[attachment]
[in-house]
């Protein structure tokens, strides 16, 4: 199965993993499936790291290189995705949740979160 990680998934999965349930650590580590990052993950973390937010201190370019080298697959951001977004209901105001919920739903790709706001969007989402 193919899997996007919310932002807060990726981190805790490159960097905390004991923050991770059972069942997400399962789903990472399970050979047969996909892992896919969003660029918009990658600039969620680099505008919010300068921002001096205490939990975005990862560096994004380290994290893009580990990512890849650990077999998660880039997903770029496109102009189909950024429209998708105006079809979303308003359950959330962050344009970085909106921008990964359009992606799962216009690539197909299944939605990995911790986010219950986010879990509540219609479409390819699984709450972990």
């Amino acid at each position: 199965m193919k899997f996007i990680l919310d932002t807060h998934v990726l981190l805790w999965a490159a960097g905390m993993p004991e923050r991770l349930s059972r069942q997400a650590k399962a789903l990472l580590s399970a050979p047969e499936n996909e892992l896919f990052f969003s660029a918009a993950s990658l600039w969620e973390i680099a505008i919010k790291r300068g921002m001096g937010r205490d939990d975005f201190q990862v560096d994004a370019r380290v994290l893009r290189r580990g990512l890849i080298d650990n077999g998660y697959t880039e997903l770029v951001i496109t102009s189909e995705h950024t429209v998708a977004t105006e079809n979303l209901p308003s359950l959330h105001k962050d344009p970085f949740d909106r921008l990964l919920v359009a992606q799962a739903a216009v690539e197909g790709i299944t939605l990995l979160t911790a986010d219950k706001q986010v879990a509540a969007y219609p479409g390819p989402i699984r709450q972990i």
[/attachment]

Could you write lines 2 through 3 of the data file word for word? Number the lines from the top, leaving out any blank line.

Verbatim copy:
């Protein structure tokens, strides 16, 4: 199965993993499936790291290189995705949740979160 990680998934999965349930650590580590990052993950973390937010201190370019080298697959951001977004209901105001919920739903790709706001969007989402 193919899997996007919310932002807060990726981190805790490159960097905390004991923050991770059972069942997400399962789903990472399970050979047969996909892992896919969003660029918009990658600039969620680099505008919010300068921002001096205490939990975005990862560096994004380290994290893009580990990512890849650990077999998660880039997903770029496109102009189909950024429209998708105006079809979303308003359950959330962050344009970085909106921008990964359009992606799962216009690539197909299944939605990995911790986010219950986010879990509540219609479409390819699984709450972990």
């Amino acid at each position: 199965m193919k899997f996007i990680l919310d932002t807060h998934v990726l981190l805790w999965a490159a960097g905390m993993p004991e923050r991770l349930s059972r069942q997400a650590k399962a789903l990472l580590s399970a050979p047969e499936n996909e892992l896919f990052f969003s660029a918009a993950s990658l600039w969620e973390i680099a505008i919010k790291r300068g921002m001096g937010r205490d939990d975005f201190q990862v560096d994004a370019r380290v994290l893009r290189r580990g990512l890849i080298d650990n077999g998660y697959t880039e997903l770029v951001i496109t102009s189909e995705h950024t429209v998708a977004t105006e079809n979303l209901p308003s359950l959330h105001k962050d344009p970085f949740d909106r921008l990964l919920v359009a992606q799962a739903a216009v690539e197909g790709i299944t939605l990995l979160t911790a986010d219950k706001q986010v879990a509540a969007y219609p479409g390819p989402i699984r709450q972990i």